Not long after the National Gallery’s opening of Delacroix and the Rise of Modern Art, here is another exhibition showing an iconic artist’s influence on subsequent generations. However, unlike the Delacroix, with Botticelli Reimagined at the Victoria and Albert Museum the very title suggests what to expect and so there is no disappointment involved.
At the outset, the exhibition is very playful and like the Pinter play Betrayal, is laid out in reverse chronological order. The visitor is greeted by a video showing popular culture filmic references to the Birth of Venus first in the form of Ursula Andress coming out of the sea complete with conch shell to greet Sean Connery’s James Bond in Dr No, followed by Uma Thurman’s rendition of the Birth of Venus in Terry Gilliam’s The Adventures of Baron Munchausen. I’m surprised they didn’t go one step further and use Gilliam’s animation of Venus dancing for Monty Python.
The exhibition is divided into three sections each with its own design identity. The first shows how Botticelli influenced and informed present day artists and is presented in the typical V&A mode of black walls and glass showcases. Botticelli’s images of Venus and Primavera are synonymous with youth, beauty and gracefulness. Yet, the examples chosen verge on the kitsch from Jeff Koons album cover for Lady Gaga’s Artpop, David Lachapelle’s gaudy Rebirth of Venus, Dolce and Gabbana’s Venus dress littered with images of the famous painting or Andy Warhol’s close up of Venus’s face from his series Details of Renaissance Paintings. Other examples are taken from film, fashion, photography, performance as well as painting. Cindy Sherman’s humorous offering from her History portraits series based on Botticelli’s Allegorical Portrait of a Lady is a more thoughtful homage as is Yin Xin’s Venus with dark hair and oriental features who challenges the western perception of beauty. Schiaporelli’s embroidered Evening Dress is a more elegant homage. There is a breadth of influence from Augustus John, Magritte, Rauschenberg to Orlan’s performance pieces and Bill Viola’s video piece.
The second section takes us back to the 19th century when Botticelli began to be rediscovered. Here the walls are painted a pale grey and the exhibition takes on a different vibe. Rather than the 20th and 21st centuries obsession with The Birth of Venus, 19th century artists were more taken with Primavera. The Pre-Raphaelites dominate this section with works by Dante Gabriel Rossetti and Edward Burne-Jones. Rossetti’s La Ghirlandata contains Botticelli’s aesthetic sensibilities; Burne-Jones’s The Mill: Girls Dancing to Music by a River reworks the three graces from Botticelli’s painting and William Morris’ large tapestry The Orchard is clearly influenced by the earlier master’s flowers. Botticelli’s presence was also in the symbolist works of Gustave Moreau and in the Neo-classical Ingres.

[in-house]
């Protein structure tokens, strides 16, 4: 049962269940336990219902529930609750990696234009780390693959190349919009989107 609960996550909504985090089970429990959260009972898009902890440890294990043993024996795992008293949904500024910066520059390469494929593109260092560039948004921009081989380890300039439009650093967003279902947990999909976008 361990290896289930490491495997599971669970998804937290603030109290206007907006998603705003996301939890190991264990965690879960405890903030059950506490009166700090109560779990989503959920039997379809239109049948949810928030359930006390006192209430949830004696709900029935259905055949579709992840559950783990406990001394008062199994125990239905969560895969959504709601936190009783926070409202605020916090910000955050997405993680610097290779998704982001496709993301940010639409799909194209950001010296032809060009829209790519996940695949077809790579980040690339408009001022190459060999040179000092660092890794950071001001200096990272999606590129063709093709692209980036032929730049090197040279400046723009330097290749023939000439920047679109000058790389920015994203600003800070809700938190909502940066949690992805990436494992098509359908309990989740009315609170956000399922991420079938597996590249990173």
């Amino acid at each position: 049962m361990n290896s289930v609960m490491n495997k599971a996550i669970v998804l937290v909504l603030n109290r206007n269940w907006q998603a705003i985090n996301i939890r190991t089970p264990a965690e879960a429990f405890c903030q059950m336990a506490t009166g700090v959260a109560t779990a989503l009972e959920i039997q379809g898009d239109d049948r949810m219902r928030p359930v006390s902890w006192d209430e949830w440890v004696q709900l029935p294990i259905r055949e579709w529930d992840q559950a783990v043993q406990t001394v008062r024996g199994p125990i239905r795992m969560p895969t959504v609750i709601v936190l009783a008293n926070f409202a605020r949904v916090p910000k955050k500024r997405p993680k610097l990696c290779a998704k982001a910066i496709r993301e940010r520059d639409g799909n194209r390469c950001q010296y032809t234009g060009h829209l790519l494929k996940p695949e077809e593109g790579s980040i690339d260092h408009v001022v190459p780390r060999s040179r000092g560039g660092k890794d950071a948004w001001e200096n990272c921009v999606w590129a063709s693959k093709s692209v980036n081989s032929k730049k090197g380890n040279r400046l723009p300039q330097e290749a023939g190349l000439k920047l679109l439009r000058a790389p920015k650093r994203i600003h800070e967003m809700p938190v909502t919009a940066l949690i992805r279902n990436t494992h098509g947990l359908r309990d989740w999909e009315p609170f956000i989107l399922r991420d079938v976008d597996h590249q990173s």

Having seen the impressions Botticelli made on subsequent generations, the final section takes us all the way back to the Renaissance and the works of Botticelli and his workshop. The walls are painted even lighter here in cream, which contrasts with the seriousness of the subject matter. Religious paintings dominate with nativity scenes, the Annunciation, Virgin Mary and child and Jesus on the cross. There are a series of tondi; drawings from Dante’s Divine Comedy and portraits of Florentines including the Medici family and other figures. Both young men and women are presented with his idealized beauty. There is the National Gallery’s full-faced Portrait of a Young Man and the profile portraits Ideal Portrait of a Lady and Allegorical Portrait of a Lady (that Cindy Sherman Cindy Sherman referenced earlier in the exhibition). Both Primavera and The Birth of Venus are too fragile to travel but the Uffizi has loaned Pallas and the Centaur. Pallas is painted with the Venus’ serenity and flowing hair while her dress has the floral detail of Primavera. There are also two monumental female nudes of Venus painted on a black background striking the same pose as the more famous version. However, there are too many works from his workshops which do little for his reputation.
If the exhibition was billed as being just the work of Botticelli it might have mattered that the two best known works were absent. However, as the images of the two works had dominated the previous sections it became a treat to see that there was another side to him and to see just how many Botticellis were actually in the show. Maybe they could pull off this presentation because it was the V&A and not the National Gallery.
Words/Photos Sara Faith © artlyst 2016 Top Image: Cindy Sherman Untitled 225 1990